Driving past Loch Glascarnorch on the A835 the distinct angular shape of Cona'Mheall inspired us to research the possibility of climbing it via the enticing looking south ridge rather than the usual approach from Gleann na Sguaib. It certainly looked a feasible route from the map and the guide books confirmed that would involve nothing harder than some grade one scrambling.
Parking at Loch Droma it was a beautiful July morning as we followed the footpath from Lochdrum where the croft appeared abandoned and there were no sign of the unusual highland sheep we had preciously seen grazing in the enclosures. We stayed on the path until we reached the bealach between Meall Feith Dhiongaig and Meallan Mhurchaidh. and then cut down the hillside to the Allt a Gharbhrain. There was a heatwave and drought across much of Scotland. The ground was dry and it was strange to see bog plants like cotton grass, growing out of parched earth. There was still an adundance of wild flowers but the orchids in particular were looking decidedly tatty. I was so busy looking at the flora I managed to fall face first into a peat hag, ar least there was no risk of drowning!
Despite the drought the Alt A Gharbhrain was flowing well and we had to seek out a spot to boulder hop across.
On the far side of the the river was a maze of deep and extensive peat hags, which despite their dehydrated condition still proved a navigational challenge. Beyond the peak hags there was easy walking past the long thin Loch nan Eileen with its mutiple islands bound on one side by crags of Beinn Dearg. Ahead we could was Cona'Mheall, the rocky sides of its south ridge dropping down into Choire Ghranda
The route up to the ridge is near the mouth of the coire, where a steep strip of heather runs between the crags. The edge of the crags to the right of the heather is a grade one scramble but I can't say what it was like because we climbed the heather which I swear was vertical and deserved a climbing grade of hard very heathery.
It was a great relief to reach the top of the heather and find a broken path leading up to the ridge.
A small knoll at the end if the ridge was an ideal point to stop and admire the views south across the fannichs and beyond.
Stretching out before us, the was the grassy narrow crest, with steep drops either side and Choire Ghranda far below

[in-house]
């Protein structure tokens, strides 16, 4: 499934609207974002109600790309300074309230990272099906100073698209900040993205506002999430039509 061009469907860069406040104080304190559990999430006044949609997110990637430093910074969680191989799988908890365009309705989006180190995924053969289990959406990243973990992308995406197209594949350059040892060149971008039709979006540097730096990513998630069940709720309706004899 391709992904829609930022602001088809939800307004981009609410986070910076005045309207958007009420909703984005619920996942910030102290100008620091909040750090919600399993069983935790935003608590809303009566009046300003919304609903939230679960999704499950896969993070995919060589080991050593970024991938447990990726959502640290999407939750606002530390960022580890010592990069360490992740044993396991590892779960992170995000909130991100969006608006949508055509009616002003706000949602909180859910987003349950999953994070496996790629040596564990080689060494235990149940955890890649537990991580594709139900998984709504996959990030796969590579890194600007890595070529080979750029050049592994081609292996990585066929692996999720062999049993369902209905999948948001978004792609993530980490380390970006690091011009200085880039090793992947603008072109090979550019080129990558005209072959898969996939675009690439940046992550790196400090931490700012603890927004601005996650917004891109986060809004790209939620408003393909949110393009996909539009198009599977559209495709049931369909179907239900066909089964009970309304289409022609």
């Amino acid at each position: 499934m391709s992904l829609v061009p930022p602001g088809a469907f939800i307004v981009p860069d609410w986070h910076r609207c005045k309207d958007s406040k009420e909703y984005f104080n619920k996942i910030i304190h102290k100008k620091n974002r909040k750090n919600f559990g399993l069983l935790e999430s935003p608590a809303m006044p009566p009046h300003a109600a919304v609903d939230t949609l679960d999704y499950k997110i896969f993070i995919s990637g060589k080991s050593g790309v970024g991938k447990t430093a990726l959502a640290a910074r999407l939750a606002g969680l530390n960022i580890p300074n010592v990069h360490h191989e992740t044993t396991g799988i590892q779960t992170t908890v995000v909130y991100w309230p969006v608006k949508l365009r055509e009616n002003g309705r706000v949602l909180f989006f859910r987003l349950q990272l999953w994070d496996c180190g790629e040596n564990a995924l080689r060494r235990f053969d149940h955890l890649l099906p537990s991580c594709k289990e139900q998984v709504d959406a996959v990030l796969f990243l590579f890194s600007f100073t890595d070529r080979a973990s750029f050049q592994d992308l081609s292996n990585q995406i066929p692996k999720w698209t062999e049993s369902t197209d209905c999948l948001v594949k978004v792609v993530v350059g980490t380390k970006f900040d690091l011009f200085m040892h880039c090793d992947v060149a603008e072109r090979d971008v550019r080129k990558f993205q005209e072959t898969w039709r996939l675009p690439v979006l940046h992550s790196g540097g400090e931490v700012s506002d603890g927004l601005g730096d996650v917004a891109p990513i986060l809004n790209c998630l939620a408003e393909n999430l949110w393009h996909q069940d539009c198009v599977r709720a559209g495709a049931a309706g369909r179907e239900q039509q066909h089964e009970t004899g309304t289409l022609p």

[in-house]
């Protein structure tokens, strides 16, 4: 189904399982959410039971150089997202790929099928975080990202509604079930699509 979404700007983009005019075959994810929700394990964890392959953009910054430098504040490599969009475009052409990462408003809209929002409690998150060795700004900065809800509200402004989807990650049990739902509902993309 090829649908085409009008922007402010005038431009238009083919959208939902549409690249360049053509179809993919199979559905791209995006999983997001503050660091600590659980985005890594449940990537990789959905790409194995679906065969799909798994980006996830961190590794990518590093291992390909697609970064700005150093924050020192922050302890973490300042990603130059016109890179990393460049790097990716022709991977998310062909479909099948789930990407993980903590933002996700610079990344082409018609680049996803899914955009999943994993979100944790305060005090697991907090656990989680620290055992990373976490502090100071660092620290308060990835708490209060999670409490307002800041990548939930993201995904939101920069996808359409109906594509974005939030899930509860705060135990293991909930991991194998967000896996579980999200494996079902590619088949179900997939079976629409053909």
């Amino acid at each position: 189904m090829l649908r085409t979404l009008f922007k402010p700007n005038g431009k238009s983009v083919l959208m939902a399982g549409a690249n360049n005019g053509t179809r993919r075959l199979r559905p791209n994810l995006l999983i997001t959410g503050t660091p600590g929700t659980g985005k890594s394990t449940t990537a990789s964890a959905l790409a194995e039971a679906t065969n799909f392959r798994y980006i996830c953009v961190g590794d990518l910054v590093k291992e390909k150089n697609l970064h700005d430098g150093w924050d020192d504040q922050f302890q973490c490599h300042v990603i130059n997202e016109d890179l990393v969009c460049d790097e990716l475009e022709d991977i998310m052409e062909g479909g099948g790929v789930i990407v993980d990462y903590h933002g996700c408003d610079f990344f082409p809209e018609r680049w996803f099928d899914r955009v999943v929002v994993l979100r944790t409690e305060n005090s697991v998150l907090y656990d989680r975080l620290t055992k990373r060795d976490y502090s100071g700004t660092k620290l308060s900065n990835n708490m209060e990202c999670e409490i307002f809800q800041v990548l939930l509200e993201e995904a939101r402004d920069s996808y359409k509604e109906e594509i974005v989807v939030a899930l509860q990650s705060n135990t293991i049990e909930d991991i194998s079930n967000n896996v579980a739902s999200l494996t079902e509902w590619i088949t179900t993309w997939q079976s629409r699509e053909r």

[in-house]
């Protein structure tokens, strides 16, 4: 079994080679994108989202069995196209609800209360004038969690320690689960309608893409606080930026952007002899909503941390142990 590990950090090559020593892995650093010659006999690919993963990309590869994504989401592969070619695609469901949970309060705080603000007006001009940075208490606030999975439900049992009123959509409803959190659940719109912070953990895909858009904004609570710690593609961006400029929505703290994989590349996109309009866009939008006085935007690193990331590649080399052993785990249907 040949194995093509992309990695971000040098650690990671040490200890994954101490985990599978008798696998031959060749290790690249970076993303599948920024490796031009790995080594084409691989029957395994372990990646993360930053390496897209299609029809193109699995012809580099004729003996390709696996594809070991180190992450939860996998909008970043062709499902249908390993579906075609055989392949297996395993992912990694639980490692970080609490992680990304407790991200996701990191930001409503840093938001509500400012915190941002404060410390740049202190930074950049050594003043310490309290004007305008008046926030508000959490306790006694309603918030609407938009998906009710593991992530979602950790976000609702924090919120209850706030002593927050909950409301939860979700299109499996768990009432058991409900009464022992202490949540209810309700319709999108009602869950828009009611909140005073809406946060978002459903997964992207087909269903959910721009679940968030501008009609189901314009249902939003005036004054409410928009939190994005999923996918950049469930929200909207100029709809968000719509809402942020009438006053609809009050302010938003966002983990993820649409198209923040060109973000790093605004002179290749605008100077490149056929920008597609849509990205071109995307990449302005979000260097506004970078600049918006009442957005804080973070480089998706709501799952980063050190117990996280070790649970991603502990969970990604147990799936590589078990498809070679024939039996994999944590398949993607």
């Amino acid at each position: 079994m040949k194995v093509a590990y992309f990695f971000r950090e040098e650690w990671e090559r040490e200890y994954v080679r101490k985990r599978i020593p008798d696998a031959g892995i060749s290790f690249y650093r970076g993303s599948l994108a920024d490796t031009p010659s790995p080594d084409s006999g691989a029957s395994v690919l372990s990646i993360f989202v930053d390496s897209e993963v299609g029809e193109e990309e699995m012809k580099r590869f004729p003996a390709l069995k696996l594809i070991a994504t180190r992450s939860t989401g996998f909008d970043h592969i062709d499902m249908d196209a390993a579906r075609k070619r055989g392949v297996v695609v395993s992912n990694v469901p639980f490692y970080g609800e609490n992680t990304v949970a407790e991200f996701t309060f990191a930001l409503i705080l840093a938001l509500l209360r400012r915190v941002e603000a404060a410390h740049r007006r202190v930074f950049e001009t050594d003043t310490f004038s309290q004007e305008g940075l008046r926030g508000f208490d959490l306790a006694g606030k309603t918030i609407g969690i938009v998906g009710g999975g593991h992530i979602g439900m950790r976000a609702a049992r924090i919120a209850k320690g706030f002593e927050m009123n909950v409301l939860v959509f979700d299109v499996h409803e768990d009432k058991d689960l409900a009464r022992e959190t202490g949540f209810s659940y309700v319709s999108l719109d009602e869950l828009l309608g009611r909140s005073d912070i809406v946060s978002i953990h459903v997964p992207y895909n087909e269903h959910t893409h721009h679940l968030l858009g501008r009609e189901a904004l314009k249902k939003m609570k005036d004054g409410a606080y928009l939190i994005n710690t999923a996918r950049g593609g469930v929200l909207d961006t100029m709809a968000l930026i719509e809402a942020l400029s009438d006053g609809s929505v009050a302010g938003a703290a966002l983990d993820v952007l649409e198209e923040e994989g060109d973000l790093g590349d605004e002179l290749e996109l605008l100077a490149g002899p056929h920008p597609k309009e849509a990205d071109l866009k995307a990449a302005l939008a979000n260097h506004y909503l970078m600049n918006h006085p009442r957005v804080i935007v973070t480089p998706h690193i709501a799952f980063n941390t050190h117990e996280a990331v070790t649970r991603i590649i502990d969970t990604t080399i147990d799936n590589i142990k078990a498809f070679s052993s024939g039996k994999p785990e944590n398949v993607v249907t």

It was mostly easy walking but there was one steep dip, which we avoided via an eroded and exposed bypass path, with a bit of nervous shuffling along the narrowest section.
After the dip the crest was sharper with more rock and less grass,
and some short sections of blocky easy scrambling.
before the a grassy incline leading to the summit.
The summit slopes of Cona'Mheall seemed perfectly designed for basking in the sunshine and enjoying the view. Fortunately they were rocky enough to allow us to brew up without the risk of starting a fire as Jeremy Jetboil came out to enjoy the views.
Suitabley refreshed we were ready for the next stage of our adventure, the descent into Choire a Ghranda. We wanted to explore the coire but the descent appeared very steep on the map and we had a back up plan of returning via Beinn Dearg if it proved unmanagable.
The ground was very dry, making it easier than we had anticipated to work our way down on steep grass and loose rock, although had it been wet and slippery it may have felt very treacherous.
Choire a Ghranda apparently tranlates as the ugly Coire which is a grossly unfair! The grand corrie is a far more apt descritption with crags reaching up towards the magnificent munro's of Beinn Dearg and Cona'Mheall and the steely blue waters of the Loch filling the baisin. Although the Loch waters must have been lower than normal it did not appear parched.
The way back was the least succesful part of the day. We somehow followed the wrong stream and were well on our way to Coire Lair before the penny dropped and we had to back track. Plus I had slipped on our steep descent and slightly twisted my knee, the further I walked the more painful it became making it a slow limp back to Loch Droma.
It seemed a crime to have such a shambling finish what had been a fantastic day, but luckily the knee soon healed and when all was said and done it was a thoroughly worthwhile route.
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